Mention the annual Wimbledon tennis tournament and most people think of strawberries and cream, pristine green tennis courts and cheering on their favourite player. But even the historic and well-tended environment of the All England Lawn Tennis Club (AELTC) is subject to problems with litter.
This year, the tournament’s management have joined the crusade to reduce plastic waste after reports of rubbish-strewn grounds in 2018. Images showing piles of litter left on the courts were posted on social media last year, causing fans to voice their dissatisfaction with the amount of waste generated by the championships.
One of the tournament’s sponsors is bottled water company Evian who are piloting a new bottle made from 100% recycled plastic at Wimbledon 2019. The move is part of a pledge by their parent company to ensure that all its packaging is both recycled and recyclable by 2025. In addition, the Evian logo will be replaced by the slogan “I recycle” on all the players’ water bottles.
Tournament organisers have also increased the number of recycling bins around the club’s grounds to improve on-the-go recycling rates. Other measures include appointing “eco champions” to encourage spectators to ensure that they are disposing of litter responsibly and recycling where possible. The initiative is being overseen by UK-based environmental charity Recoup. In addition, players will no longer receive their freshly strung rackets wrapped in plastic. It’s estimated that this move alone will save around 4,500 plastic bags during the two-week tournament.
The All England Lawn Tennis Club is part of the UN Sport for Climate Action initiative, which encourages sports events to show “climate leadership” by tackling their environmental footprint. Richard Lewis, chief executive of AELTC, said: “As a signatory to the UN Sport for Climate Action framework, we know that sport has an important role to play in tackling the challenges of climate change and that in order to drive change, action is needed.”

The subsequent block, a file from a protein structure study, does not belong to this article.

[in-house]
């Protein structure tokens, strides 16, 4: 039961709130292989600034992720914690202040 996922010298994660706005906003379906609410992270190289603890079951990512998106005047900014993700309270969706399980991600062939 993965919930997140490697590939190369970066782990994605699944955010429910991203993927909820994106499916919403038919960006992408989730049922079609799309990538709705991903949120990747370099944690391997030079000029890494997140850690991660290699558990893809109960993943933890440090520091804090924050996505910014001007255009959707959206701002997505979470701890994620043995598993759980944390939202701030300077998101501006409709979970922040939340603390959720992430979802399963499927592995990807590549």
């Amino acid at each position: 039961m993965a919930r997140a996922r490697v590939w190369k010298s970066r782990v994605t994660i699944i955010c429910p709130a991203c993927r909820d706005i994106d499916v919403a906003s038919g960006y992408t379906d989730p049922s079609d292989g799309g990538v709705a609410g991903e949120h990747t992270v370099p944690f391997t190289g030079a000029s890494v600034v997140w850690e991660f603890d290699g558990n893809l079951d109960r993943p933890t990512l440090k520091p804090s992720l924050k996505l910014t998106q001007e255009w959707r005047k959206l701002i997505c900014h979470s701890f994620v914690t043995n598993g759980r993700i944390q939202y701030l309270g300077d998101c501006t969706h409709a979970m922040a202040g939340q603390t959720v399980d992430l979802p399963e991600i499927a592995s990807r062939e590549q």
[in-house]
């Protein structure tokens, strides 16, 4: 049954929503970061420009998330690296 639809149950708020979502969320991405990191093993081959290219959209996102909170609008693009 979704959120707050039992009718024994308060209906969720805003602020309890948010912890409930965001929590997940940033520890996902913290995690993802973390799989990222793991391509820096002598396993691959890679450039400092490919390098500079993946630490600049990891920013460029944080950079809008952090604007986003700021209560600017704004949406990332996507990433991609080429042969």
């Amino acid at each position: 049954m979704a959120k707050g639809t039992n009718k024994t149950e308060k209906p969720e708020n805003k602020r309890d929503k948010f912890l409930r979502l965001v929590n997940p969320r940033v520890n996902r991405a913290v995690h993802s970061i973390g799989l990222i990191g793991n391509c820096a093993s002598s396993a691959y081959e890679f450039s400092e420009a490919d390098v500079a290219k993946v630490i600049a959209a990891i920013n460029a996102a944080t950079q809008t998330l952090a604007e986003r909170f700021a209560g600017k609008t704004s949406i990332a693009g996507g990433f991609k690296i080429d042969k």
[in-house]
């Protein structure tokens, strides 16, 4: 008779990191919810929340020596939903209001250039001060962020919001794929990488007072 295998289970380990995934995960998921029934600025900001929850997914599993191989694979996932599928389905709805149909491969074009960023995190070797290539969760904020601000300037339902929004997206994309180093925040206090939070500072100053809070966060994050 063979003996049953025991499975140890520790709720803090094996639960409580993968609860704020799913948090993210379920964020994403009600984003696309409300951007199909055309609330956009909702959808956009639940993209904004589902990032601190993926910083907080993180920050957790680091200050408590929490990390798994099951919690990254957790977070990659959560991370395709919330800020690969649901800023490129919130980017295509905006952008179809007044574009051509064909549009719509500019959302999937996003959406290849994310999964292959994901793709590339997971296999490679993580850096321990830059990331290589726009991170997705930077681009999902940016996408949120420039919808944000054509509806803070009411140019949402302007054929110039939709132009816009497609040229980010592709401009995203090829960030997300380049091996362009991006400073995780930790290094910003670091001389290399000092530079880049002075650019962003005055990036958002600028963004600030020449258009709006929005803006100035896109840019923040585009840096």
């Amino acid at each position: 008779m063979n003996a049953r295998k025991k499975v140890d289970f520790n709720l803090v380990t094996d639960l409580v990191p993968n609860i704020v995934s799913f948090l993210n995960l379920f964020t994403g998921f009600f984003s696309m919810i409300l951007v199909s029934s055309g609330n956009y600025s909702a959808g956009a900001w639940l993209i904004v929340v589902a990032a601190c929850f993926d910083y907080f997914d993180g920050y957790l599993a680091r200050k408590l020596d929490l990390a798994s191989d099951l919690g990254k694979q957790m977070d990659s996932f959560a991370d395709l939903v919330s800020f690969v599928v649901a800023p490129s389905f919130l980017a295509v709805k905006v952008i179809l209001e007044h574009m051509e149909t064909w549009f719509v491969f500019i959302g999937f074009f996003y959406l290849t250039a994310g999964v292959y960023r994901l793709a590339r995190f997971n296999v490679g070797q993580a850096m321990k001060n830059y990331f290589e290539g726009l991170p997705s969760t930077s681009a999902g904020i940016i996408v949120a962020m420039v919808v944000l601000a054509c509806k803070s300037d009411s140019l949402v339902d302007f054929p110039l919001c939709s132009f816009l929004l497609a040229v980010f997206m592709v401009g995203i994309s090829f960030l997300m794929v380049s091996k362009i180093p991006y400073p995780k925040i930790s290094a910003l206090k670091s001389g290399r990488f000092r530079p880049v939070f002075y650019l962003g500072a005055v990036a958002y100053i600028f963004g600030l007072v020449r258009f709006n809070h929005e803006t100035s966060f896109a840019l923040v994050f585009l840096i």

Plastic straws were banned in Wimbledon’s bars, cafes and restaurants for the first time in 2018, while 87 free water refill points were installed along with 21 water fountains.
Amberol’s MD Patience Atkinson-Gregory is pleased to see that the sports and leisure sector is showing an awareness of the need to tackle issues such as waste and recycling. She comments: “It’s inevitable that places with high footfall such as sporting tournaments will generate litter. What’s important is that sporting bodies and event organisers work together to try and tackle this issue.
“Obviously if the weather is warm, spectators need access to water and providing fountains is a proactive way of combatting excessive use of plastic bottles. I also hope that other sporting events follow Wimbledon’s lead and invest in providing more recycling bins and facilities to encourage on the go recycling.”
The UK’s largest music festival Glastonbury held during the last weekend in June, recently became the biggest event to date to ban single-use plastic bottles as part of a drive to reduce the mountains of waste left behind by festival-goers every year.
Amberol manufacture and supply a range of outdoor recycling litter bins that are used for on-street recycling at source. Litter bins such as the Olympic Dual Bin and the Chatsworth Bin are used at sporting venues, theme parks and public places to help reduce landfill. Banks of outdoor recycling bins are ideal for places such as shopping centres and car parks to improve on-the-go recycling rates.
Have you visited the Amberol website recently? If not, now would be a good time to take a fresh look as we are delighted to announce some changes. In fact, the whole website has had a bit of an exciting makeover to mark the start of a new decade.
With the Great British Spring Clean 2020 officially launched in January, momentum for the annual initiative is starting to build. This year’s event runs from 20th March to 13th April and the aim is to make the 2020 campaign even bigger and better. In 2019, over half a million volunteers were involved in everything from litter picks to individual litter pledges. This year the campaign’s target is to involve at least 600,000 people.
One of the many advantages of using containers for planting rather than traditional flower beds is the versatility that containers can offer. Planters can be relocated with relative ease to enhance a specific space or fit in with a particular theme, offering great potential for the imaginative Britain in Bloomer, horticulturalist or gardener.